Human Memory at Work

velcro-ball.jpg A target and three velcro balls. A children’s game that somehow stuck. Sometimes I still play, usually because I can’t sit still for too long ;)

That’s exactly what I was doing today, when I was suddenly hit by a feeling, the same distinct feeling I felt when I listened to the audio version of Vanishing, by Bruce Brooks. I thought this strange, because the book was a short one and it never crossed my mind again after I finished it. Then I remembered that I was playing the same game while listening to the book. The sudden memory must be a result of an association my brain has made (without asking for my permission!) between the book and the action of playing the game.

Take any life you can. Doesn’t matter. Because…just between us, tell you: Dying sucks.

Books for children; books about death. Open question: how early does it make sense to teach youngsters about death?

PS. Here’s an article you may find interesting.

5 Responses to Human Memory at Work

  1. jayskywalker says:

    That presents a very interesting question. How soon IS it to tell youngsters about death? Personally, death was always presented to me as a “return to home” idea. When my grandfather died after a long sickness, my father explained to me that God had “healed” him by removing his pain. I still felt pain over his death and understood he was gone, but it was a comfort to know he no longer suffered. Death shouldn’t be completely avoided or taboo, but it shouldn’t be a lingering and scary element of such a young person’s life either.

    Enjoyed your blog!

  2. Constantin says:

    Luckily I have no direct experience of someone close to me dying.
    I think a big mistake adults can make is to tell children that the person is “gone” in a way that doesn’t make it clear that a return is impossible. They feel like they’re protecting their children when in fact they set them up for greater pain and disappointment.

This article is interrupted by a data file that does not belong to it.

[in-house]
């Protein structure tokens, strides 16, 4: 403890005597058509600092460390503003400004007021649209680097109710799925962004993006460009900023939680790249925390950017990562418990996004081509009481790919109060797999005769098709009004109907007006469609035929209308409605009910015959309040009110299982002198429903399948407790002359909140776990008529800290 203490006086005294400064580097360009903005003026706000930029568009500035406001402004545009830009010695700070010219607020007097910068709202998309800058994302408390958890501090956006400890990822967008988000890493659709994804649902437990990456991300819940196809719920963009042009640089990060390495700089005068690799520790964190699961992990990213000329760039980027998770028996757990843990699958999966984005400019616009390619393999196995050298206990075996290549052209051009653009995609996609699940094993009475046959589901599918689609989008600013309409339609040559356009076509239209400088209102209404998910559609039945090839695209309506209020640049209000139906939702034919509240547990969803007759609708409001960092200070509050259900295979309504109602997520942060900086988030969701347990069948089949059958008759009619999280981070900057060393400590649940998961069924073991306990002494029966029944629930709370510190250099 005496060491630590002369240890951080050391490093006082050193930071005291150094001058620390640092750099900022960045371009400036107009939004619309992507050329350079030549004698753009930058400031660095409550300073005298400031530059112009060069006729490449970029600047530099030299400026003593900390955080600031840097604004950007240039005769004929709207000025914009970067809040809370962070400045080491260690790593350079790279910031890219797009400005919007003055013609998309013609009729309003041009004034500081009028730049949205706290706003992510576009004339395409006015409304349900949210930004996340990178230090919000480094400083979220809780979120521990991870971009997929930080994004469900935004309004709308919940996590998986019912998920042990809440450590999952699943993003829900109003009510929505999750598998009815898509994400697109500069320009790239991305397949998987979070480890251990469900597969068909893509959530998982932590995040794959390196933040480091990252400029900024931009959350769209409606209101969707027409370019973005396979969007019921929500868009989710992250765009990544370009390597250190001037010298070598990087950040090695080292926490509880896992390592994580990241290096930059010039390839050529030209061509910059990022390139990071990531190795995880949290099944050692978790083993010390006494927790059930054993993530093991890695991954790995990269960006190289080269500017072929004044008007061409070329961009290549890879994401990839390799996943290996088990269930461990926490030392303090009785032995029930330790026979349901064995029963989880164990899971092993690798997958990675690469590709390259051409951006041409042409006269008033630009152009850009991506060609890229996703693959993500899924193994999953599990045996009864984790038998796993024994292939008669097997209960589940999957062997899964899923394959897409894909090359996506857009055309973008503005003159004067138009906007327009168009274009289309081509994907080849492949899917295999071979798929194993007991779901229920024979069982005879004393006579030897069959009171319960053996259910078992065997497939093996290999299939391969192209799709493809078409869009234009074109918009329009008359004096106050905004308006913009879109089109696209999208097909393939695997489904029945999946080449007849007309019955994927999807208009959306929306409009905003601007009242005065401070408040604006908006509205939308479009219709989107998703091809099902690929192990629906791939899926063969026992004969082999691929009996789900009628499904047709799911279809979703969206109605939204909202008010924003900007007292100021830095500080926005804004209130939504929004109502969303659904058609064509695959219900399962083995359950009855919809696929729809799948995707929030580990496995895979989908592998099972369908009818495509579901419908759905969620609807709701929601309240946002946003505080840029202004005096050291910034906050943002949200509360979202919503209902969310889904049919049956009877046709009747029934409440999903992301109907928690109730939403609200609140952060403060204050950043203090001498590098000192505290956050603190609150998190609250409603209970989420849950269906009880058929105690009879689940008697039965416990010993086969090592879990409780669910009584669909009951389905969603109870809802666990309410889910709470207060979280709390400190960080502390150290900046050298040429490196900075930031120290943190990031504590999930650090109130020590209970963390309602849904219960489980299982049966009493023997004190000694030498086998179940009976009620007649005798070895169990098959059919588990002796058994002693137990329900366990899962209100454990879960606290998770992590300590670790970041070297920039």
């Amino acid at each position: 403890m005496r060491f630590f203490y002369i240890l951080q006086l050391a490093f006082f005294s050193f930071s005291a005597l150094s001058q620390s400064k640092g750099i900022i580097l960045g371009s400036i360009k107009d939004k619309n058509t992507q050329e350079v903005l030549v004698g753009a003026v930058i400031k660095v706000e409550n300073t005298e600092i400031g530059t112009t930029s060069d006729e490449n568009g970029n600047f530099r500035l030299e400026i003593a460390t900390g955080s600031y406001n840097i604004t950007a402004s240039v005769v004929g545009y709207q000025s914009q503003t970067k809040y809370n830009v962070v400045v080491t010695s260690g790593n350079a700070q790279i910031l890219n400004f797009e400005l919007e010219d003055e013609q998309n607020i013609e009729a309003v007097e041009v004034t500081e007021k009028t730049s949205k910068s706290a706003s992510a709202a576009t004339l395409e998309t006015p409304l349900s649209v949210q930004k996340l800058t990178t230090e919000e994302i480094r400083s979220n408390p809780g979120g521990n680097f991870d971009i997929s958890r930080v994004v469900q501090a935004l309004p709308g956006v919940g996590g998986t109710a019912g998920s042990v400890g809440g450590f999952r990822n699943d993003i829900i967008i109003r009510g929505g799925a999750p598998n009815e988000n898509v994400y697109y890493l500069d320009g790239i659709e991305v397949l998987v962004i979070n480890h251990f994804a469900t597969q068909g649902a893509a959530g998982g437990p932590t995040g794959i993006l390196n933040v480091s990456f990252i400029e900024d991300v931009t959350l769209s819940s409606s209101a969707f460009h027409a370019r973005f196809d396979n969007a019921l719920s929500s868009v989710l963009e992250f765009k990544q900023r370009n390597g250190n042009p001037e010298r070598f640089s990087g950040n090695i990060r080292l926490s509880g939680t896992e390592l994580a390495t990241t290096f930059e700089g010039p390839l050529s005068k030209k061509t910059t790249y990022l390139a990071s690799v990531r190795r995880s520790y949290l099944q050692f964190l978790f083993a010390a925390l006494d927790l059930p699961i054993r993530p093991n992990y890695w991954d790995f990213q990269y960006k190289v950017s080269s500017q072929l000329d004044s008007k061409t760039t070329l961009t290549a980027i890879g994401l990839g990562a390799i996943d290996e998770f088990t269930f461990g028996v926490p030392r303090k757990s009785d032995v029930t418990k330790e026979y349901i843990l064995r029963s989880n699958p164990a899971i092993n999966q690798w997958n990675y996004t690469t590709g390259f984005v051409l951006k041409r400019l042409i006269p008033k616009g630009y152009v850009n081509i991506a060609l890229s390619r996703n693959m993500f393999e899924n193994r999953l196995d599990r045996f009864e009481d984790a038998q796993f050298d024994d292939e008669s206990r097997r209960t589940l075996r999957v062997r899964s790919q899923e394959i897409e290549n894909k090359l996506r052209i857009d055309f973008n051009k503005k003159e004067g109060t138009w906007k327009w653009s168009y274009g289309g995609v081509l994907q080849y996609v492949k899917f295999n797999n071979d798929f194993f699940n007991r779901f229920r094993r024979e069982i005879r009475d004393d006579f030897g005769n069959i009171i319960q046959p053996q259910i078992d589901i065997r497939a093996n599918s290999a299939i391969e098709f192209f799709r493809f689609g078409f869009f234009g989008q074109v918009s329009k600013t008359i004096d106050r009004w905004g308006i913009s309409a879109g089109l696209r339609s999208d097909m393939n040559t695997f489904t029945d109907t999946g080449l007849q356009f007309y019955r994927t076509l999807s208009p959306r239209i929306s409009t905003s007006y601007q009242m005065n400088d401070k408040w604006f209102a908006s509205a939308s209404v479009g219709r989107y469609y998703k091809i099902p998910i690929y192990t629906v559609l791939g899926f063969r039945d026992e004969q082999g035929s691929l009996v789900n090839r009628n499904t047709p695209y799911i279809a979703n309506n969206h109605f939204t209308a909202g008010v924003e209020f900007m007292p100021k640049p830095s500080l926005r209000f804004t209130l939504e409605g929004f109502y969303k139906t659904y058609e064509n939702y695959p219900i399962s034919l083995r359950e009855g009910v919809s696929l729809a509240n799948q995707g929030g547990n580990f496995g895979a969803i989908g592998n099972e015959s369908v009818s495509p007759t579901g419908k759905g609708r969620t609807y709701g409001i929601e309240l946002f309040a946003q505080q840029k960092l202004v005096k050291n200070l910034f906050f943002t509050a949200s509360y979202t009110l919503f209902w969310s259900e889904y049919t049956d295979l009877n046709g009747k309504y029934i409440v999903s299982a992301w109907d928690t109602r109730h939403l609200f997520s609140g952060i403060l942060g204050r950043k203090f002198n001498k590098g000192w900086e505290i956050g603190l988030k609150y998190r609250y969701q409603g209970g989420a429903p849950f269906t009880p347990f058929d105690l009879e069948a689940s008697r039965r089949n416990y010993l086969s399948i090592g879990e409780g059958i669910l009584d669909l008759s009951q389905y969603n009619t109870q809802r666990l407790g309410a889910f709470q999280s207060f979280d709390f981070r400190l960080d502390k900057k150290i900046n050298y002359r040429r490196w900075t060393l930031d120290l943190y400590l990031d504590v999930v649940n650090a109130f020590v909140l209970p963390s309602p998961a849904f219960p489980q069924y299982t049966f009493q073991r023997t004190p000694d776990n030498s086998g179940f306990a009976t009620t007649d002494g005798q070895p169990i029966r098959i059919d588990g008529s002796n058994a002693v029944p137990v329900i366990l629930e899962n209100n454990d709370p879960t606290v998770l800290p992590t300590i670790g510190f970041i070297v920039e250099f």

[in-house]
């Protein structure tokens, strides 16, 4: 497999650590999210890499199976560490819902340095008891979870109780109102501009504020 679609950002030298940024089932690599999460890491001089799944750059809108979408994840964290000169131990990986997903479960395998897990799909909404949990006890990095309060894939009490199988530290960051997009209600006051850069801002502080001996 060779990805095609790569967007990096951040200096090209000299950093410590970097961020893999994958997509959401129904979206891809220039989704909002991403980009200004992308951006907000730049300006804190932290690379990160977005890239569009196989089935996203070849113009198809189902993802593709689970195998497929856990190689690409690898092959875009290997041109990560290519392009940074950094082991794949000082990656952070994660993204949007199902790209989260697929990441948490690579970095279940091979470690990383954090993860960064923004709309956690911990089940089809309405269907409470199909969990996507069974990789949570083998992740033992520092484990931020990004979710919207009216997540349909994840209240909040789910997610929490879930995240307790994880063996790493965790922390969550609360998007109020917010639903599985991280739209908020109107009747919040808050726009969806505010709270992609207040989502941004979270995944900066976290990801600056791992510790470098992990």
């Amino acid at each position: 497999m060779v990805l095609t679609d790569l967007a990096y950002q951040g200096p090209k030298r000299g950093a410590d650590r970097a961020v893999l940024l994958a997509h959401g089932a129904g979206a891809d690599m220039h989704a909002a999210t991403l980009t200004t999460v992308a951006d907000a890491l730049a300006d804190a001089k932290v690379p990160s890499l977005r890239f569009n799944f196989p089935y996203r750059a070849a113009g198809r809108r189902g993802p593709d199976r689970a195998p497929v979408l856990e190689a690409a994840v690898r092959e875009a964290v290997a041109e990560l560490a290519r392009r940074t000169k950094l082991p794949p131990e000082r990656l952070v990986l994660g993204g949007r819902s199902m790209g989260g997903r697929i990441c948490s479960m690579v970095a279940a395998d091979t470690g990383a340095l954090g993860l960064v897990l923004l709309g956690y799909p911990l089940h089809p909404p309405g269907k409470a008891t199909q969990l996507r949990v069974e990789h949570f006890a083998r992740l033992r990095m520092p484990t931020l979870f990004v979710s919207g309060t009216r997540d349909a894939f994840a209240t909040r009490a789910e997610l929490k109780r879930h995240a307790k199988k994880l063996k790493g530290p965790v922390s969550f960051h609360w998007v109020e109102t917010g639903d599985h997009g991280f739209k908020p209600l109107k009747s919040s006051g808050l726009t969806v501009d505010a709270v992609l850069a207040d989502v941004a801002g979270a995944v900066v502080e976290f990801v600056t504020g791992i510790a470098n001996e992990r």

3. Alex Railean says:

    That’s an interesting question. I think it’s a question that does not require a special answer – explain death to them when it actually happens, or when they ask you themselves. The point is not to rush it.

    Before they ask, they probably come up with their own explanations, so they have some basic points in their mind. Afterwards you just fill in the empty space and connect those dots. This should work with kids who are already pretty smart; but I’m pretty sure this is not going to work if the child is too young and has no analytical skills.

    When was the first time you asked about god? You must’ve heard about this concept from an _external source_ (because people are not born with this idea). I remember that I asked mom “if god can see through stones”; the answer was “yes” (this reminds me of Prolog jokes, ex: {- will you have apples or oranges?}, {- yes}). Unfortunately I don’t remember why I asked about it (perhaps I was intrigued by the church that was near our house?).

    I don’t have a clear memory about my introduction to death. One grandparent died before I was born, another one died shortly after my birth, so I grew up with a “default set” of 2 grandfathers, and there was no need to wonder about missing grandmothers, because they weren’t there in the first place.

    Anyway, to answer your exact question: “how early does it make sense to teach youngsters about death?”
    Whenever they ask themselves; this also covers cases in which someone dies (ex: a parent) and they are forced to deal with it (sooner or later they will notice that “mommy|daddy is not coming anymore”, so they will ask).

    Note: IANAP (not a parent). Ah, what an intriguing question, I will discuss this with my friends.

    P.S. Childhood memory: I went to a summer camp in Romania once, there was a boy who had velcro gloves (and velcro balls :-)) and he always played this game with his sister. I always wanted to play too, but I was too afraid to ask.

    Final note: maybe you already knew; velcro was developed for use in space (they needed an attaching mechanism that didn’t use fluids, and one that didn’t require air to “enable the glue effect”.

  4. Constantin says:

    Funny, I don’t remember the first time I asked about god.

  5. Camaro says:

    Jeez ? ?!

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